There has been some considerable debate in recent days about the public purse bearing the cost of refurbishing Buckingham Palace to the tune of £369 million while the rest of the country endures austerity, the NHS budget is trimmed and the number of homeless rises. Unsurprisingly, an exploration of the historical the relationships between Crown, finance and the public purse provides us with some valuable context for this discussion.
In the past, kings and queens exercised their majesty through a conspicuous display of wealth and power. The right to rule was represented and reinforced by the sheer opulence of the monarch’s dwelling places and possessions. Magnificent courts, sumptuous homes, golden carriages, the largest jewels, the finest horses, the most splendid paintings, were not just the trappings but the foundations of regal power. Wealth was the cause rather than a symptom of power. Historically there were intellectual dimensions to this material majesty. Kings were thought to be appointed by divine right, the keystone in a natural hierarchy celebrated in a culture of deference. Simply put, the king stood just beneath god in the natural order, and this exalted position was reflected by his extravagant wealth.
The same question is more difficult to address with clarity today as debates about heritage and national identity get mixed up with constitutional issues. Whether the current monarchy is a greater asset for the nation as part of the tourist industry, or simply because defending it seems to save us the time of thinking of an alternative, is still a debatable point. For some, even raising the question implies sedition, subversion and immorality. Certainly beyond those die-hard loyalists, besotted with the ineffable mystery of the crown, and firmly wedded to principles of deference reinforced by royal hierarchy, it is difficult to contrive a robust philosophical defence of the institution today. If we pose the same question in the historical sense – what were monarchs for? – it is perhaps easier to arrive at plausible and persuasive answers.
In the past kings and queens were warriors, symbols and enactors of military might, dispensers of justice, makers of law, and, very commonly, representatives of God on earth. From its foundations in the act of William I’s conquest, through to the Imperial majesty of Victoria, the English monarchy has acted as if they were the centre of political power. Competing with the Papacy and later the Church of England, the monarchy erected a powerful jurisdictional claim to be not only the source of morality but also the arbiter of true religion. Despite two revolutions in the seventeenth century, (one, in 1649, which saw the most radical act of anti-monarchical reform in the act of decapitating Charles I; and the other in 1689, a more decorous affair, but nevertheless clear evidence that kings and queens were reliant upon a broader political constituency than simply God) claims to divine right legitimacy have still not been discarded by ardent monarchists, even though the political constitution finally abolished the notion in 1701. It is quite clear that one cannot engage with the English past without considering the nature and power of the monarchy. The powerful material remnants of the institution lie all across the land: castles, forests, parks and ancient and relatively modern placenames. The Royal imprimatur can also be found on everything from caviar to toilet paper. Almost silently these monuments, buildings and spaces plead a royalist cause.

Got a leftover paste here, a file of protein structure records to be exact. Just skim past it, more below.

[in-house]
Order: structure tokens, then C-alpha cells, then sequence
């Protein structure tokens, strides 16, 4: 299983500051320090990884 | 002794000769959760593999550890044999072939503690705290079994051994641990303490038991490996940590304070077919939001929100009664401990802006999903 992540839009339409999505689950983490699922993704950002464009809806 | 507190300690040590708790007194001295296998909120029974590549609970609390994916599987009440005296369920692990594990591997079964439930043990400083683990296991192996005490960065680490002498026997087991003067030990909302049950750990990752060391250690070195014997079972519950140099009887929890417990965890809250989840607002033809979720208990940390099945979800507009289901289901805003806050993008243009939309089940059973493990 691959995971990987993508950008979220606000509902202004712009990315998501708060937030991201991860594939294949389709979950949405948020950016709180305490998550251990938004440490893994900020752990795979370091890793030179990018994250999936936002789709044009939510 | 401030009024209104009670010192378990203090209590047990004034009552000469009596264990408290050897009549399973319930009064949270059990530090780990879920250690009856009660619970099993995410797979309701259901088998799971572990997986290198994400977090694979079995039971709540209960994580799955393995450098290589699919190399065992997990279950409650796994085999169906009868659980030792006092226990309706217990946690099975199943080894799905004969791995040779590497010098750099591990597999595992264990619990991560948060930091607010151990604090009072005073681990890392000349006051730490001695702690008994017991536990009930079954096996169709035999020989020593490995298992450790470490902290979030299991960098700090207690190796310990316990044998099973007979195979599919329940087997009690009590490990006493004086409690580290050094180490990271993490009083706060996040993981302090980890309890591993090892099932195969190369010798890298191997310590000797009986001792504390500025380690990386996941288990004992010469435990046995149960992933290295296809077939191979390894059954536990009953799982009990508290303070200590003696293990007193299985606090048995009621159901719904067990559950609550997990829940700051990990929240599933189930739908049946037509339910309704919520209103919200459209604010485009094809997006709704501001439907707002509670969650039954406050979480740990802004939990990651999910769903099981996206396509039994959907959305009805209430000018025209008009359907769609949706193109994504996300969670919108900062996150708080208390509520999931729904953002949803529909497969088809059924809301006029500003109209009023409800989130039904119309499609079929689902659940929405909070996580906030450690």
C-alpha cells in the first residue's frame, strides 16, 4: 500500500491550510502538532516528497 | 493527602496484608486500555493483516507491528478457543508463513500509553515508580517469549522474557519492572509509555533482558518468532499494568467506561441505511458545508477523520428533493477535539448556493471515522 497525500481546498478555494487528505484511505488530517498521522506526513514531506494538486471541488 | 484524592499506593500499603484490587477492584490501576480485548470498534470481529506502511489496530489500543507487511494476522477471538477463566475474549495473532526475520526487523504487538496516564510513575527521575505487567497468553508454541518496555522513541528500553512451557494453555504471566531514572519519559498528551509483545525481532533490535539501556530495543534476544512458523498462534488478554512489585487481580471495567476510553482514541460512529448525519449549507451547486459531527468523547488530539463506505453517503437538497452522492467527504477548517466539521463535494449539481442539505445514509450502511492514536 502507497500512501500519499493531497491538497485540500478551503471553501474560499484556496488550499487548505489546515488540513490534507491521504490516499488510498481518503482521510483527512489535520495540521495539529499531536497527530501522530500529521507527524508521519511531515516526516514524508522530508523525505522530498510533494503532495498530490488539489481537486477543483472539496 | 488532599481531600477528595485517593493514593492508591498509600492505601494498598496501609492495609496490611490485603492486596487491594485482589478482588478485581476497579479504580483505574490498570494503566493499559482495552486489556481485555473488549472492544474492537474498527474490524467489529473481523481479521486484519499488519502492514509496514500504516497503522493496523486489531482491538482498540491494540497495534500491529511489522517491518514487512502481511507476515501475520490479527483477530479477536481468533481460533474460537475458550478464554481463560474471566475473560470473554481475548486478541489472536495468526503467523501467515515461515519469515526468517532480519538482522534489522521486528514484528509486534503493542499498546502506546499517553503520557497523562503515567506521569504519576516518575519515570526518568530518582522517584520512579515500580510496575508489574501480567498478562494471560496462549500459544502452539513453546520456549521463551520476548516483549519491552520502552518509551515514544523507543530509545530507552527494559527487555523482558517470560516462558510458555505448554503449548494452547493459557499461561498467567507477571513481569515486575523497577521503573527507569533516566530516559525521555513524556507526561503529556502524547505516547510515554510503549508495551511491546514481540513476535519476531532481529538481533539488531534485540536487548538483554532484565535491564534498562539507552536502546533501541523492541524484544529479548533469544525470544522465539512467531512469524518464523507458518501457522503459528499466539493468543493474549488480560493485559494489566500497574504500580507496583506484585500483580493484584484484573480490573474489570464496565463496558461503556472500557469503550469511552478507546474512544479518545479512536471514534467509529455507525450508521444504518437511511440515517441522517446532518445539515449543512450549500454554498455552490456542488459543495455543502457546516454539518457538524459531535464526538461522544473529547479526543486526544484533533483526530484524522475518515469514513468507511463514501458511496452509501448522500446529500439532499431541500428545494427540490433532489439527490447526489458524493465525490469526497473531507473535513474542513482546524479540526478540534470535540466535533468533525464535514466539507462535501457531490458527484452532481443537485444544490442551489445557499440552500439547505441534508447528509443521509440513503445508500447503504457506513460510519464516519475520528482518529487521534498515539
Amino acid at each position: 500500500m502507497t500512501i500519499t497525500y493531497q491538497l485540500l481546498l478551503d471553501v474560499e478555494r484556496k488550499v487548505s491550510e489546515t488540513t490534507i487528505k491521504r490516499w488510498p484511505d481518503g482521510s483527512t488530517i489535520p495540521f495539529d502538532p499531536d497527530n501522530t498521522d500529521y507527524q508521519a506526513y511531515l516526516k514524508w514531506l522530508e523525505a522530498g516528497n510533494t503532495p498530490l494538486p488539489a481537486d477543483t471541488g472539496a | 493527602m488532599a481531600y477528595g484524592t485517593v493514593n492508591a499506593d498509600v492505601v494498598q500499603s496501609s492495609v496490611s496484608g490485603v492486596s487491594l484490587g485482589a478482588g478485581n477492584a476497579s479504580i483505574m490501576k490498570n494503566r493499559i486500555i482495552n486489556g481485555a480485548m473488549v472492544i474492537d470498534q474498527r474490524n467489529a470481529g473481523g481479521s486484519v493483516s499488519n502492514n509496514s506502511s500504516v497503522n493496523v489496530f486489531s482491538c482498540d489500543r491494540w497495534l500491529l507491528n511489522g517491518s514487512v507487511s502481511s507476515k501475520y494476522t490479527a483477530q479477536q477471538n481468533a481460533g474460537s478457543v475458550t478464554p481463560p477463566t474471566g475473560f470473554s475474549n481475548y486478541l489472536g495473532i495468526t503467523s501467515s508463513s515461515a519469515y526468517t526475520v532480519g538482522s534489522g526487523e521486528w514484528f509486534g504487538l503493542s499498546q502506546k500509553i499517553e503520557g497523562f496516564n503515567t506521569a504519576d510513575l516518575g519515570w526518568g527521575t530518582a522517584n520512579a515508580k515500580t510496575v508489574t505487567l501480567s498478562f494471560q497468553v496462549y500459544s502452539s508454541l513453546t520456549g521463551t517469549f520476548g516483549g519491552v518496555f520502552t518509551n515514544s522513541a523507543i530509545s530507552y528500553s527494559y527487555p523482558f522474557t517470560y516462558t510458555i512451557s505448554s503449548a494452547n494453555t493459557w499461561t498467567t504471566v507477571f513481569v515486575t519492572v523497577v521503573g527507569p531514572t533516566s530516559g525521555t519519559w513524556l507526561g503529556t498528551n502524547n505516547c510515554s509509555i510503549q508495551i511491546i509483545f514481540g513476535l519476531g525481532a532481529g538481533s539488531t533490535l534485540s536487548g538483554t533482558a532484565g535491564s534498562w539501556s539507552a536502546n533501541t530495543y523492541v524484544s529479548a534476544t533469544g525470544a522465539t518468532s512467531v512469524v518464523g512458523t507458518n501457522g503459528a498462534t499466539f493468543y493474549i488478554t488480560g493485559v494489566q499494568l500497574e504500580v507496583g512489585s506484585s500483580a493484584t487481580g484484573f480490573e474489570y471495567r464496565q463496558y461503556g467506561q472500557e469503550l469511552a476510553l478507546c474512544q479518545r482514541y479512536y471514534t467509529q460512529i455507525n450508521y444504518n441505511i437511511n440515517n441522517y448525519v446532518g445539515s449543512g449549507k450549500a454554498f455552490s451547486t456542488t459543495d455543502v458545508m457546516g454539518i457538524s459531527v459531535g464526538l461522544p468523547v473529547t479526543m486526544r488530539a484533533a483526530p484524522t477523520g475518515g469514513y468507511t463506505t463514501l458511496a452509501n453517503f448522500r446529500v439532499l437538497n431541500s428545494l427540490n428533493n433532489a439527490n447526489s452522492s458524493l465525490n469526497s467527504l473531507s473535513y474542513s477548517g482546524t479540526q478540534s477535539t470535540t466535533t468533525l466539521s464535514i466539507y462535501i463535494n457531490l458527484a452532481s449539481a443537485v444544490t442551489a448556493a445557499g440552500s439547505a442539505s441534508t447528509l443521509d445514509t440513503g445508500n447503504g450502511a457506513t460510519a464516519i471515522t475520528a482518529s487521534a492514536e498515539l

In the past apologists for monarchy adopted a number of justifications. Many of these were based on appropriating the most effective political document of the pre-modern world – the Bible – to the case for the defence. Arguments in favour of legitimacy included radical claims for political dominion based on conquest, the Biblical figure of Nimrod being a particular favourite. Others claimed even as late as the seventeenth century that since God had given all dominion over the world to Adam, and all kings were direct descendants of the first father, so they had supreme power. Although kings might be morally bound to govern in the reasonable interests of the community, the subject had no claim against arbitrary behaviour. The difference between absolute authority and arbitrary power was quite subtle. Despite a conceptual distinction between ‘tyranny’ and monarchy, many defenders of kingship furiously underscored the principle of both passive obedience (put up with what ever happens without complaint) and non-resistance (never, even in the most extreme circumstances, even imagine raising a finger against the king). This world was shattered in 1649 with as much cultural trauma as the attack upon the Twin Towers in New York. Killing the King was understood by contemporaries as a blasphemy equivalent to the sacrifice of Christ. English republicans have struggled with this legacy ever since.